Idlib 'catastrophe' could drive 2 million refugees into Turkey - UN
The ongoing Russia-backed Syrian offensive in Idlib province, the country's last rebel-held stronghold, threatens to send up to two million refugees fleeing into Turkey, unleashing a new humanitarian crisis, the United Nations said on Monday.
Turkey is already hosting some 4 million refugees, including 3.6 million Syrians, while some 250,000 people have been displaced since the Bashar Assad regime offensive began in Idlib in late April.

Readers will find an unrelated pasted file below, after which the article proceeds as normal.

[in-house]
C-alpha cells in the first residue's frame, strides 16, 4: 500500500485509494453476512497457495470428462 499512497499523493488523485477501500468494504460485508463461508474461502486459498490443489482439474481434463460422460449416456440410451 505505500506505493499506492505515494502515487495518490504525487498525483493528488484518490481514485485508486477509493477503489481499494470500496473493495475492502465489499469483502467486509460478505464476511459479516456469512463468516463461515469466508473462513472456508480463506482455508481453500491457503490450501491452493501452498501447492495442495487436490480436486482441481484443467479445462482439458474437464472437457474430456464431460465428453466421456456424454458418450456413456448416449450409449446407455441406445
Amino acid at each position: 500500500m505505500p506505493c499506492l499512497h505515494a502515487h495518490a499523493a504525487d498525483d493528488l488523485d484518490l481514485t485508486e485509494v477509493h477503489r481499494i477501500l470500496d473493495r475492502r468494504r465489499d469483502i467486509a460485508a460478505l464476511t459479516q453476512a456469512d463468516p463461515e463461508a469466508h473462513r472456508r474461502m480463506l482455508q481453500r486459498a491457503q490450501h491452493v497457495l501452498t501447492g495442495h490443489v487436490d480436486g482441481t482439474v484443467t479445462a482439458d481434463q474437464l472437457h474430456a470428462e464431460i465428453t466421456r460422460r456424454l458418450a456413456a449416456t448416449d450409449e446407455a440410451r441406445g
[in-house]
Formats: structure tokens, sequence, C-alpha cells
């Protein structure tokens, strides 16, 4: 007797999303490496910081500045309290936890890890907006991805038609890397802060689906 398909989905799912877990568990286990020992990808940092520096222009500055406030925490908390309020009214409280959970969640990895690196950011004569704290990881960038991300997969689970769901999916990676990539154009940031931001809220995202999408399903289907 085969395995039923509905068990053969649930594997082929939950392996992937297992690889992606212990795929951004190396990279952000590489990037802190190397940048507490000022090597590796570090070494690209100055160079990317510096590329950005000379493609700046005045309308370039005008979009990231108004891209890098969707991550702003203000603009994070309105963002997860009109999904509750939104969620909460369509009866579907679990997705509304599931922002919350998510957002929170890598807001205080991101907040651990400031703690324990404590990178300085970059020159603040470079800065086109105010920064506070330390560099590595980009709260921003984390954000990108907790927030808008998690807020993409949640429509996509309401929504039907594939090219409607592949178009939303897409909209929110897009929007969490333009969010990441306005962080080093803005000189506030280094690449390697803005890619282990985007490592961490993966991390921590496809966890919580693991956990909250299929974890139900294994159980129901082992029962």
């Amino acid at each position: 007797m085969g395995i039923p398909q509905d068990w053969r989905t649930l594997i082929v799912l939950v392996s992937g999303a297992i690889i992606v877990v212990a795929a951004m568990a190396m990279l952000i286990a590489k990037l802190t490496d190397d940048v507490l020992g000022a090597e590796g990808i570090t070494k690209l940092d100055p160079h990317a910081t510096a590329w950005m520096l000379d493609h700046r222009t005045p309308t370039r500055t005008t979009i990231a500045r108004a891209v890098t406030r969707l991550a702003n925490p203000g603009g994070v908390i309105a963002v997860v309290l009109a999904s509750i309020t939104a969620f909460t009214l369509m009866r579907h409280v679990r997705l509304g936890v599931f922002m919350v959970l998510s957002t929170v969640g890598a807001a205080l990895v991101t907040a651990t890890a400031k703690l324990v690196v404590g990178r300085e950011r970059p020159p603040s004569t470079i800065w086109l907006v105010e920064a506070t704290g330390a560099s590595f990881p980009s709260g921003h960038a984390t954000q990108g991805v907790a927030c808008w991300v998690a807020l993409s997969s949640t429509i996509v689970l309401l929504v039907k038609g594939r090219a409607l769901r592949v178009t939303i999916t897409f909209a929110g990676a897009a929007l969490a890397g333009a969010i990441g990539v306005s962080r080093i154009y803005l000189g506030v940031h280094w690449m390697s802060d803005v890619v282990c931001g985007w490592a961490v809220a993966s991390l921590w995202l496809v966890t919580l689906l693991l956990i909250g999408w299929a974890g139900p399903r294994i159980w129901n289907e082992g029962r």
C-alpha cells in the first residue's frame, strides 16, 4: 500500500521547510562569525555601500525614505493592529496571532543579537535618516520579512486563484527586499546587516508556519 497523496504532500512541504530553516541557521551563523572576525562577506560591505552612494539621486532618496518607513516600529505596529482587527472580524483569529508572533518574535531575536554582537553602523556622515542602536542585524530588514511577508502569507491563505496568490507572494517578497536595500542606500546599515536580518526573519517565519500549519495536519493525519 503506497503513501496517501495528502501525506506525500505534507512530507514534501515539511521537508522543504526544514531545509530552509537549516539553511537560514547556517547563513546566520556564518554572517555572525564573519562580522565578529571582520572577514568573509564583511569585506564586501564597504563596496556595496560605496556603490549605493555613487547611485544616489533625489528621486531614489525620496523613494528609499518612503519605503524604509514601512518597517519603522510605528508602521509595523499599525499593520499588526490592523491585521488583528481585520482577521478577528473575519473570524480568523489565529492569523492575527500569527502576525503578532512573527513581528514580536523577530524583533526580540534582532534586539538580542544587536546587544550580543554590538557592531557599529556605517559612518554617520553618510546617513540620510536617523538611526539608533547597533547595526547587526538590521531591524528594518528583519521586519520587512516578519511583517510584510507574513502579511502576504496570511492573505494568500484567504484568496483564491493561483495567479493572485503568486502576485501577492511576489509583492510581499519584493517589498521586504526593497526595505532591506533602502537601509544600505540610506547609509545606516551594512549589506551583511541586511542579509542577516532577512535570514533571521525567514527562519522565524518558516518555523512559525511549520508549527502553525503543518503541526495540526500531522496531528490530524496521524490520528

"Our fear is if this continues, and if the numbers continue soaring, and if the conflict intensifies, that we could see really hundreds of thousands, a million, two, heading towards the borders with Turkey," U.N. Regional Humanitarian Coordinator for the Syria Crisis, Panos Moumtzis, told Reuters in Geneva.
Moumtzis said that the situation was deteriorating and a September deal between Russia and Turkey to deescalate the fighting there was effectively no longer in place. Aid organisations have been encouraged to share their locations with the warring parties to avoid being hit. But after repeated air strikes on hospitals, many aid workers distrust such requests, Moumtzis said.
"It's a catastrophe...for the sake of humanity, there has to be an intervention," he said. "A few months ago, we asked to make sure that this nightmare scenario will not take place. Actually, it's unfolding in front of our own eyes as we speak."